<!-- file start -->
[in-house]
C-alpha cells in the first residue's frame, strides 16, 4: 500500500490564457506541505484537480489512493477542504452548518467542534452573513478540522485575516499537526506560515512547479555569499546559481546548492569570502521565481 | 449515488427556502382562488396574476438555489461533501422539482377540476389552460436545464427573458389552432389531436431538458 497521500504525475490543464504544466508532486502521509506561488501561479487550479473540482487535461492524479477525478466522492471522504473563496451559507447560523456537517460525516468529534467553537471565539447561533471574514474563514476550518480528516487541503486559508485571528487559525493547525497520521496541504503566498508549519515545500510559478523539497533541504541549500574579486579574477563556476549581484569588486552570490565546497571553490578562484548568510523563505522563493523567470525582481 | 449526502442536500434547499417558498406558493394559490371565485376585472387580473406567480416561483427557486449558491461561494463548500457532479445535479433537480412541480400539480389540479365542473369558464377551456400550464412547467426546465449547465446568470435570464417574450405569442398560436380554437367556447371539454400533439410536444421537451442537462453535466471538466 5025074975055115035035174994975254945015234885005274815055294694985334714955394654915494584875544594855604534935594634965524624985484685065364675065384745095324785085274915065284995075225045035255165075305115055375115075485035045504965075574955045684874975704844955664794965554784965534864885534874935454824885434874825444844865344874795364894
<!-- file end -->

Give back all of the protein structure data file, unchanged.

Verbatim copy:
[in-house]
C-alpha cells in the first residue's frame, strides 16, 4: 500500500490564457506541505484537480489512493477542504452548518467542534452573513478540522485575516499537526506560515512547479555569499546559481546548492569570502521565481 | 449515488427556502382562488396574476438555489461533501422539482377540476389552460436545464427573458389552432389531436431538458 497521500504525475490543464504544466508532486502521509506561488501561479487550479473540482487535461492524479477525478466522492471522504473563496451559507447560523456537517460525516468529534467553537471565539447561533471574514474563514476550518480528516487541503486559508485571528487559525493547525497520521496541504503566498508549519515545500510559478523539497533541504541549500574579486579574477563556476549581484569588486552570490565546497571553490578562484548568510523563505522563493523567470525582481 | 449526502442536500434547499417558498406558493394559490371565485376585472387580473406567480416561483427557486449558491461561494463548500457532479445535479433537480412541480400539480389540479365542473369558464377551456400550464412547467426546465449547465446568470435570464417574450405569442398560436380554437367556447371539454400533439410536444421537451442537462453535466471538466 5025074975055115035035174994975254945015234885005274815055294694985334714955394654915494584875544594855604534935594634965524624985484685065364675065384745095324785085274915065284995075225045035255165075305115055375115075485035045504965075574955045684874975704844955664794965554784965534864885534874935454824885434874825444844865344874795364894